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Tim Berners-Lee said the world wide web was for everyone, so why has he sold its source code as an NFT?

29 June 2021

This piece was published before the NFT of the source code for the World Wide fetched $5.4m at Sotheby’s this week.

Over the past week, collectors have been placing initial bids on the source code for Tim Berners-Lee’s world wide web, auctioned online by Sotheby’s as an NFT. With a starting price of $1,000, the package includes time-stamped files of code written between 1990 and 1991, an animated visualisation and a poster of the code and a letter by Berners-Lee reflecting on the writing process. Sotheby’s interest feels straightforward – how could a traditional auction house resist getting involved with such a symbolic digital artefact? – but eyebrows have been raised at the involvement of Berners-Lee, who famously said of his invention, ‘This is for everyone’, and has never previously profited directly from it (proceeds from this sale will go to unnamed initiatives supported by him and his wife).

Autographed poster representing the full code created by Tim Berners-Lee.

Autographed poster representing the full code created by Tim Berners-Lee. Courtesy Sotheby’s

Feeling the need to defend himself, it seems, Berners-Lee confirmed to the Guardian that the source code won’t leave the public domain. He added, ‘If they felt that me selling an NFT of a poster is inappropriate, then what about me selling a book? I do things like that, which involve money, but the free and open web is still free and open.’ According to digital artist Ben Grosser, this comparison misses the wider context. ‘To take a symbol for the ideals of the web and turn it into a financial investment instrument within cryptocurrency markets ignores the dramatic difference between what we hope the web could be and what big tech has turned it into,’ he says. Art historian and curator Tina Rivers Ryans adds, ‘We need to have a conversation about how NFTs relate to the idea of a free and open web. The rhetoric around blockchain is that it’s a completely decentralised technology but there are limits to that, as represented by NFT platforms which are a centralised service.’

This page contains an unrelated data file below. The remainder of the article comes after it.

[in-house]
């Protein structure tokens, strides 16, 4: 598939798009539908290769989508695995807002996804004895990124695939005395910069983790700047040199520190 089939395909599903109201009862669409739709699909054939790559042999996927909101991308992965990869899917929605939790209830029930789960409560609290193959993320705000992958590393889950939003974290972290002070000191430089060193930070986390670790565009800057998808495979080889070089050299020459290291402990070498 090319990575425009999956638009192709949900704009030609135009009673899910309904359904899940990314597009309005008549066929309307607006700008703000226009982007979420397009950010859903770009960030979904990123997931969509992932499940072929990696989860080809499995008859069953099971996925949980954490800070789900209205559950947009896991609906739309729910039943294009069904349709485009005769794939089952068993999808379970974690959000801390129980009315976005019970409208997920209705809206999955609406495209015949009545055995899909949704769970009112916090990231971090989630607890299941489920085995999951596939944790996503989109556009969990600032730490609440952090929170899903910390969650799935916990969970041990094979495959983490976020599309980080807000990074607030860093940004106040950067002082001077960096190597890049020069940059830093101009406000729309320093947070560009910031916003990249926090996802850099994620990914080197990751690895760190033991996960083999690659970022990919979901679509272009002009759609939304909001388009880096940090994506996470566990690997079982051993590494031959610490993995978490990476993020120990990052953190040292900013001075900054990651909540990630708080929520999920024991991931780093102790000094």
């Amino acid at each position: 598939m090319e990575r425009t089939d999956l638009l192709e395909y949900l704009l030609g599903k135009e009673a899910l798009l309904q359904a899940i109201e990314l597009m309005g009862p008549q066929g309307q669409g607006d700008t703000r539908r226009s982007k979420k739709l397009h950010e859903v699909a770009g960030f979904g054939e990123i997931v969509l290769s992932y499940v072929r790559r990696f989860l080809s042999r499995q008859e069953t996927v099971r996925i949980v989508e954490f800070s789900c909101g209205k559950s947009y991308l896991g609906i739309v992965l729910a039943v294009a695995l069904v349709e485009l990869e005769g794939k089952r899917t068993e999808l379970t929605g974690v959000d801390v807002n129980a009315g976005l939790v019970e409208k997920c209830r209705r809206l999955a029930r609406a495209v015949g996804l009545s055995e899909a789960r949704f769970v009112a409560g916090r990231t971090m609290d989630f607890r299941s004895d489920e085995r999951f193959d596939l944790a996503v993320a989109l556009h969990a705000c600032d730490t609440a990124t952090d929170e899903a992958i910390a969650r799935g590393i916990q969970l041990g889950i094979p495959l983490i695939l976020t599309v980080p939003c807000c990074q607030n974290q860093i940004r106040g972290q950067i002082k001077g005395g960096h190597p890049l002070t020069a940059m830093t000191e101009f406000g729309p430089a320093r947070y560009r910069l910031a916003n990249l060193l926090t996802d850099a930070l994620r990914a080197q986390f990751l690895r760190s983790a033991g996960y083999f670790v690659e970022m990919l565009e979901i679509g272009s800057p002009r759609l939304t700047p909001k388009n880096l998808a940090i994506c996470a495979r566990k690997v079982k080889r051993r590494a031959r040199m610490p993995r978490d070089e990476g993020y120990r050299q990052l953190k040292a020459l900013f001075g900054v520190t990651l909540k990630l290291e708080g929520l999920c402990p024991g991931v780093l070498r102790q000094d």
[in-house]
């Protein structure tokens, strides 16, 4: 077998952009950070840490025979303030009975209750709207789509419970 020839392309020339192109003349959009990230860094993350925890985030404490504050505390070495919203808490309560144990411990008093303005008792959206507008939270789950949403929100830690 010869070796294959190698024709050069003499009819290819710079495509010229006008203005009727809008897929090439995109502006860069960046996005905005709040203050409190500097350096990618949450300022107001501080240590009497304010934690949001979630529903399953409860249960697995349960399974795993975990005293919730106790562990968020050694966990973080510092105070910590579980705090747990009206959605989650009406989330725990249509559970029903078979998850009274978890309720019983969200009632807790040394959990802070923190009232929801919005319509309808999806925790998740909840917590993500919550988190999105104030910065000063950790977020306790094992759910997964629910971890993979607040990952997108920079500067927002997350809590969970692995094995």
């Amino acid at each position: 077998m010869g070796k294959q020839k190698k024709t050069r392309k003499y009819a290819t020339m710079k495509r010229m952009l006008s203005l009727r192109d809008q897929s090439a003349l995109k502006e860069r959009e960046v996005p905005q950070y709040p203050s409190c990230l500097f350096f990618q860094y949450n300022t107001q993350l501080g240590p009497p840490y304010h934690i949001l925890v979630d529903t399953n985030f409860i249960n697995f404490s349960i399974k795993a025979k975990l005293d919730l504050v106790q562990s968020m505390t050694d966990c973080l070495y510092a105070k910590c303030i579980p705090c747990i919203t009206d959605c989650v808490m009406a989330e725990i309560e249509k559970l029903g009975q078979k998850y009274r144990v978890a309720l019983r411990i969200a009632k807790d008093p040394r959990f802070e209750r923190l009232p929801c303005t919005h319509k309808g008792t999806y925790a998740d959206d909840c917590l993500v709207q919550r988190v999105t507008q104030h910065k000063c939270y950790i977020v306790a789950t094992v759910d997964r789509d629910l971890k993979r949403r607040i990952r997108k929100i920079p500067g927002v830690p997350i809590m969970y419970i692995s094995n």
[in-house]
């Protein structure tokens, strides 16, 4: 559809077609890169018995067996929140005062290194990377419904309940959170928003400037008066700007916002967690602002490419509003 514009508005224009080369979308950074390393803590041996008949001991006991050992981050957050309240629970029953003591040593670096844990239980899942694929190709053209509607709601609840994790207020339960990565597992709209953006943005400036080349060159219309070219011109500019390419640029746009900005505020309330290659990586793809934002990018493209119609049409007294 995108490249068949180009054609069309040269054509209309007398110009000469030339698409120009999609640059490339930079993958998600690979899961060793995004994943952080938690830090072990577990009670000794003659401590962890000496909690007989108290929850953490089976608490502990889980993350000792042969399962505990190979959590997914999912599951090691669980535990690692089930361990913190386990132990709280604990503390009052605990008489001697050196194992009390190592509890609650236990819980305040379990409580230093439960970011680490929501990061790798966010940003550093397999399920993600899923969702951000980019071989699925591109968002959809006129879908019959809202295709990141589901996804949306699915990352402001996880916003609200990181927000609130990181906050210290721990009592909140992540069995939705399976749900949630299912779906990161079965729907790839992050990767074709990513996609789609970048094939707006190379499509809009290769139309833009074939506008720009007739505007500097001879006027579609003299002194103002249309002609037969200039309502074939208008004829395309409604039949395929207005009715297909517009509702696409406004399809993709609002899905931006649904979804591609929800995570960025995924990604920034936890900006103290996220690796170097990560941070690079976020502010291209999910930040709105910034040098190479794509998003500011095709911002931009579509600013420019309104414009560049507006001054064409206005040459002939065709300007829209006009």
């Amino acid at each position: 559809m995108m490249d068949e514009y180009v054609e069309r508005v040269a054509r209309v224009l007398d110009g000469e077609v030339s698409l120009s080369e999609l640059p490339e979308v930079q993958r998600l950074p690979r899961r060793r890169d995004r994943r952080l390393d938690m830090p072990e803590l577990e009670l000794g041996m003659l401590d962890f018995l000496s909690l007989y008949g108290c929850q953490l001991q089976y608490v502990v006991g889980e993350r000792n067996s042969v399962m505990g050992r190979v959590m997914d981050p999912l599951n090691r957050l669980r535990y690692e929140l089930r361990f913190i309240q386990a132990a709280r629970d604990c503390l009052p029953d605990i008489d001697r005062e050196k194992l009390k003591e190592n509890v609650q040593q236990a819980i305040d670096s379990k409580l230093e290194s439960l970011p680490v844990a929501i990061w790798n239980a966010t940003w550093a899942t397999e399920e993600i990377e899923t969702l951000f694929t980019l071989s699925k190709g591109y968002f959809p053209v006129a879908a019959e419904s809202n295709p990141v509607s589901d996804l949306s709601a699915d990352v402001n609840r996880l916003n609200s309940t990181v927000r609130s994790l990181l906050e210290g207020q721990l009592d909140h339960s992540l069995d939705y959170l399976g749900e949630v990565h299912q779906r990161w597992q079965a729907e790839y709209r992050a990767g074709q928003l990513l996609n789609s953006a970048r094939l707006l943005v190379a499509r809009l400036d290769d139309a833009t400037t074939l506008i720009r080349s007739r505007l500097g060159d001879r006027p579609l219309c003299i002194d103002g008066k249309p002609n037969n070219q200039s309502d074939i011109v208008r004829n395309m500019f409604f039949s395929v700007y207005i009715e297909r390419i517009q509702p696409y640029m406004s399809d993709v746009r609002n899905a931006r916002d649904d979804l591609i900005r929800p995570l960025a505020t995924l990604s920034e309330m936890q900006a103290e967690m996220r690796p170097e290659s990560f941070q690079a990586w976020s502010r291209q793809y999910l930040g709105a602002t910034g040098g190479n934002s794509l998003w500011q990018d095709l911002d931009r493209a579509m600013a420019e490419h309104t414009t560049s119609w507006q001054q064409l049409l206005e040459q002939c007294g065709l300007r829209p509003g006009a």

Grosser’s project Tokenize This (2021) will be exhibited in a solo exhibition at Arebyte Gallery in August. The work generates an endless stream of unique objects that disappear for ever once the browser is closed, making them impossible to share or mint as NFTs. As the artificial scarcity that NFTs place on digital objects is pushed to its logical extreme, it ultimately becomes useless, emphasising the importance of free access. It is this that makes many natives of the digital realm anxious to defend their space from notions of ownership.

‘When people are spending millions of dollars on these certificates of ownership, eventually they’re going to want to start having control over the objects themselves,’ Grosser says. ‘It’s naive to presume that that isn’t coming down the road.’ Ryan concedes that ‘there might be something useful about the idea that cultural heritage can be monetised without being privatised, but it is fundamentally a system premised on the model of ownership’.

Those most resistant to this model won’t find common ground with an auction house that is no doubt keen to take part in a market that could otherwise pose a threat. For those who welcome the chance to acquire digital artefacts, Cassandra Hatton, head of Sotheby’s new Science and Pop Culture department, believes the sale is a watershed moment for assigning these items their proper value. ‘NFT technology has enabled us to certify authenticity and provenance,’ she explains. It is not obvious what authenticity needs establishing in the case of Berners-Lee’s well-documented invention, but Hatton outlines some other potentially useful applications beyond the digital. Where value derives from provenance rather than from a physical object itself, as is the case for items that have travelled in space, high-res scans could be attached to NFTs and used as a proof more reliable than paperwork.

Hatton also hopes to do away with the idea of NFTs as a distinct collecting category. ‘When people say [they] collect NFTs, what does that mean? Is it really an NFT you care about or the object tied to the NFT?’ Instead of NFT collectors, then, you might have someone who collects manuscripts, some of which happen to be NFTs. ‘Sir Tim didn’t create this with the intention of it becoming an NFT,’ Hatton adds. ‘I’m never working with a scientist who wrote a manuscript yesterday and then throwing it in an auction. I’m looking at things that were created decades or centuries ago and have had a profound historic impact. It’s the same thing here.’

The cultural value of Berners-Lee’s source code is not in doubt, but its sale has intensified a culture clash between the old guard, and their systems of ownership, and the aspirations of those invested in a free and open internet. Ryan suggests that the inclusion of a poster and video may function to transform the code into an artwork, making it easier to monetise. ‘Art is being instrumentalised to inflate the value of a particular technology just as much, and perhaps more, than the other way around,’ she says.

Nonetheless, the crypto art market has shrunk since the sale of Beeple’s magnum opus for $69m at Christie’s in March. Ryan says of the Sotheby’s sale, ‘This auction is raising the question of what is the appropriate way to acknowledge coding as a creative act and compensate technologists.’ The winning bid should give some indication of what stock buyers are willing to set by digital artefacts.

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